Thursday, September 22, 2005

W as LBJ: ranking the great presidents

For the last five years the repeated theme of much of the national newsmedia has been W as "radical conservative", "conservative ideologue"--a heartless right-winger eager to throw poor people out in the snow. I've been trying for some time to point out that there is not much conservative--at least in any traditional sense of the word conservative--about W...it's been clear for some time that he has little in common with Barry Goldwater, but a lot in common with the last Texan president: LBJ.

The hard data has now been generated over at AEI:

In terms of inflation-adjusted domestic discretionary spending:

LBJ............+34%
Nixon.........+23
Carter........+8
Reagan 1....-10
Reagan 2....+0.2
Bush 41......+14
Clinton 1.....+0.7
Clinton 2.....+14
Bush 43......+25

So if a willingness to expand domestic spending is what constitutes a great president, a man of compassion, a leader committed to social justice, the rankings would be:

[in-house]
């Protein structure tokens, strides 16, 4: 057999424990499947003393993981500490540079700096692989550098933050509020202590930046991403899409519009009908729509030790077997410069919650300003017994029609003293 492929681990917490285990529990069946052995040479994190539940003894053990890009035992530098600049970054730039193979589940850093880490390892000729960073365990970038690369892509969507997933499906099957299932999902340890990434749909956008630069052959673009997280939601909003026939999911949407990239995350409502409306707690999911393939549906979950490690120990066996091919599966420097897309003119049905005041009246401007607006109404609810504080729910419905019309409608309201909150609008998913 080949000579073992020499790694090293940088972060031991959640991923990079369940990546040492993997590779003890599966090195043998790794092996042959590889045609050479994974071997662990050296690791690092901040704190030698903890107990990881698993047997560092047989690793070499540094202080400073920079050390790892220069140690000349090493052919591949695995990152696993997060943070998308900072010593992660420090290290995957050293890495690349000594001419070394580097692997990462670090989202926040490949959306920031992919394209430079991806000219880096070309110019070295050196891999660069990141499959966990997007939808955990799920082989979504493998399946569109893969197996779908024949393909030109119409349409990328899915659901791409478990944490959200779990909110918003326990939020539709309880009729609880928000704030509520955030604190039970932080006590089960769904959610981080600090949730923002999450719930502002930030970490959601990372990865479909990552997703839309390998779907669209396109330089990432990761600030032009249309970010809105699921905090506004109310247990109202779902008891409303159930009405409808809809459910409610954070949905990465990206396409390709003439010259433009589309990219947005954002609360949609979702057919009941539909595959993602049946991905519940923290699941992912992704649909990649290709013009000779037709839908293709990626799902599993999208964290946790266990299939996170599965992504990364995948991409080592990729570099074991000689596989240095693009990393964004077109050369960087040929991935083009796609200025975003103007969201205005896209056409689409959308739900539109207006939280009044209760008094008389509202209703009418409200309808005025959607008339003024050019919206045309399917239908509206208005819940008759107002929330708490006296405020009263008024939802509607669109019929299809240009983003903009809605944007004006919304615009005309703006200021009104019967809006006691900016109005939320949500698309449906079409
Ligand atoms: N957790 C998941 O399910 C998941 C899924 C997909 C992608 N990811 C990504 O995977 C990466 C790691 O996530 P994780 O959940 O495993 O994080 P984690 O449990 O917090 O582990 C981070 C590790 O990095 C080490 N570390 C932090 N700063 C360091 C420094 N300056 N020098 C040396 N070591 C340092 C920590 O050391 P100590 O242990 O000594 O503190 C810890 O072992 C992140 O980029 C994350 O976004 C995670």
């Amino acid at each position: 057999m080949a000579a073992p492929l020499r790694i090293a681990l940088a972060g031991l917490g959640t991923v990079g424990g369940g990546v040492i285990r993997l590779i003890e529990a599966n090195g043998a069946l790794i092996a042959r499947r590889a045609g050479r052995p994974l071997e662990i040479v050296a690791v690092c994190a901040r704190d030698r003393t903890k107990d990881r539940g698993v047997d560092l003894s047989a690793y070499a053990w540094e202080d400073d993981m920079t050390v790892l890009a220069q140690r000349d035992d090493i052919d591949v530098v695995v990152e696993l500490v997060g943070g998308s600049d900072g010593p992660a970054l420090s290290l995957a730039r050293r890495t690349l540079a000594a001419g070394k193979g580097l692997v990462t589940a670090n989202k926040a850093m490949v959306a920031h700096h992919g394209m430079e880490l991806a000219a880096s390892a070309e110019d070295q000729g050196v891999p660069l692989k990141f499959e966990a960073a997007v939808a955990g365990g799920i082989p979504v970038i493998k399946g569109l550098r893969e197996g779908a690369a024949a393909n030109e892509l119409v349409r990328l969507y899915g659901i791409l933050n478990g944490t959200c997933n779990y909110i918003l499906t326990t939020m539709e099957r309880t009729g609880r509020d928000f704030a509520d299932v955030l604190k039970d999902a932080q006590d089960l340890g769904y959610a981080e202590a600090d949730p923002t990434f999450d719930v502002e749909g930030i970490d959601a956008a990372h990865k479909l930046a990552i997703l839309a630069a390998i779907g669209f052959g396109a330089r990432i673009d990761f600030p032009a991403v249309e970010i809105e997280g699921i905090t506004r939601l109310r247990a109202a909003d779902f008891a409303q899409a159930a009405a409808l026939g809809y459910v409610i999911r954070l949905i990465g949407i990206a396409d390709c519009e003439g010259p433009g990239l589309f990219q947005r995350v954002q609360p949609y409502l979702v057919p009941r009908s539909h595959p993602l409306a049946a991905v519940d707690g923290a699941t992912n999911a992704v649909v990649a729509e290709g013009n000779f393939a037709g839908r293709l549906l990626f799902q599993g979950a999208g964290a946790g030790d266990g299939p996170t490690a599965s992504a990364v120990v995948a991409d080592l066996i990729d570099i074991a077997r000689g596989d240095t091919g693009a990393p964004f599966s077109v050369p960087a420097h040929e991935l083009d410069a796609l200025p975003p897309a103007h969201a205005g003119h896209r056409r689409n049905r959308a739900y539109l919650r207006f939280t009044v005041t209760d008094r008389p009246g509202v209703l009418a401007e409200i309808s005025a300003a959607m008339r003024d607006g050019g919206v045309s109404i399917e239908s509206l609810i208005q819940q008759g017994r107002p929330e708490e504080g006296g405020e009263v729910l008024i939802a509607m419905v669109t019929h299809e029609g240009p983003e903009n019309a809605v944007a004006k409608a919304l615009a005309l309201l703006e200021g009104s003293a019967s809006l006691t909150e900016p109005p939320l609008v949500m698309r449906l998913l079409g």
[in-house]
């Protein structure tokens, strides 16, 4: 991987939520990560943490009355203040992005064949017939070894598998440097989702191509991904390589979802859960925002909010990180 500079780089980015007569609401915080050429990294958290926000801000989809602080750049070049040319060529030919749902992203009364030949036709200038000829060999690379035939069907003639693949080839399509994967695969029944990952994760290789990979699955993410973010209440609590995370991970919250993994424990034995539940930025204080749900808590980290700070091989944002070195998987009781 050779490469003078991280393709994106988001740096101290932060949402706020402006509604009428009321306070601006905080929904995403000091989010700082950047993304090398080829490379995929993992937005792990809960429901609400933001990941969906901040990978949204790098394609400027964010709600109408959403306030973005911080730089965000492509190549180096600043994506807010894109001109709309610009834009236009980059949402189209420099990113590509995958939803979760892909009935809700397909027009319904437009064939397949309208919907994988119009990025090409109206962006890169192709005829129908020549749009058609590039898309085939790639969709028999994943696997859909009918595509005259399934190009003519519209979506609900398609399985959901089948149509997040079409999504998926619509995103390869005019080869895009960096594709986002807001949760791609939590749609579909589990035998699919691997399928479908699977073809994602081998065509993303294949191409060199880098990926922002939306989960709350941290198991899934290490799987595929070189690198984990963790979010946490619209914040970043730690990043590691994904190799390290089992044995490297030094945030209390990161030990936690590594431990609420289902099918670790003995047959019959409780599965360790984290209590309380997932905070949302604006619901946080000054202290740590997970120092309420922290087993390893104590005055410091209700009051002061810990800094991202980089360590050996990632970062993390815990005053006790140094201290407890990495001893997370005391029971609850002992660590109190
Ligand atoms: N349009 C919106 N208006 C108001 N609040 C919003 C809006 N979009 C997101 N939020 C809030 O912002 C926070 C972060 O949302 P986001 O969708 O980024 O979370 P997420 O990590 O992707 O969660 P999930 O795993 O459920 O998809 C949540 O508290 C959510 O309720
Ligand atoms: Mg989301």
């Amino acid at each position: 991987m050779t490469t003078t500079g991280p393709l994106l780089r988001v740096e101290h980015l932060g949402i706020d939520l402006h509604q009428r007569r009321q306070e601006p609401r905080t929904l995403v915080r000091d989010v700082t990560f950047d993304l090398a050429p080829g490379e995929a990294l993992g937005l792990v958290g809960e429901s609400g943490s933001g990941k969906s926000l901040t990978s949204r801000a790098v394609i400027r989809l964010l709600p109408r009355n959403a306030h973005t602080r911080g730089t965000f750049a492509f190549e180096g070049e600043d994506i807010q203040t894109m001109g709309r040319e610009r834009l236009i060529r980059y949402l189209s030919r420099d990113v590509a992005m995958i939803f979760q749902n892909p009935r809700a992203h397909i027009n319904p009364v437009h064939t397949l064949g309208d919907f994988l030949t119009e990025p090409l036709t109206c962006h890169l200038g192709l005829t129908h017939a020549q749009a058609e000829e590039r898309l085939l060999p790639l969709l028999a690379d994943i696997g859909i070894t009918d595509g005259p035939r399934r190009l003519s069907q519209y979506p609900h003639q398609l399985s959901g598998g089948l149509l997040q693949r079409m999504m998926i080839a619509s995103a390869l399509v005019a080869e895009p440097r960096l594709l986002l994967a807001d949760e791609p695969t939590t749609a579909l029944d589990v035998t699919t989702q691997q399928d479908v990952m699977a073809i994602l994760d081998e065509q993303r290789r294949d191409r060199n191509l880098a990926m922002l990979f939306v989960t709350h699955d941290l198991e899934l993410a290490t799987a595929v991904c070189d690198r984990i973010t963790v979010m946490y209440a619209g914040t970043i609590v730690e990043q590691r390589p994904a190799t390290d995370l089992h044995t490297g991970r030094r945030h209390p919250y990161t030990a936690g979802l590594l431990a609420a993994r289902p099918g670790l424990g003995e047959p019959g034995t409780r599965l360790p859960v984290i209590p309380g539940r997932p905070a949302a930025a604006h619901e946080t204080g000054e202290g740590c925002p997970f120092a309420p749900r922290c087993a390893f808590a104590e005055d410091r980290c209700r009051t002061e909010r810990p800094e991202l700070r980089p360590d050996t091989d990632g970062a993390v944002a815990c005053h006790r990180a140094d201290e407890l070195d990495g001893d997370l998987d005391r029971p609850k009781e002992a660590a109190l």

LBJ...........+34
Bush 43.....+25
Nixon........+23
Clinton 2....+14
Bush 41.....+14
Carter.......+8
Clinton 1.....+0.7
Reagan 2....+0.2
Reagan 1....-10

It's a good lesson in how little American political rhetoric as to do with reality. Only one president has actually cut domestic spending in real terms in the last generation: Reagan, and only in his first term. Meanwhile, the biggest spenders have been LBJ, W, and Nixon. It must be some kind of political joke that Nixon and W--the two presidents that the American left has hated with the deepest viciousness and intensity--are precisely the two with the biggest domestic spending records.

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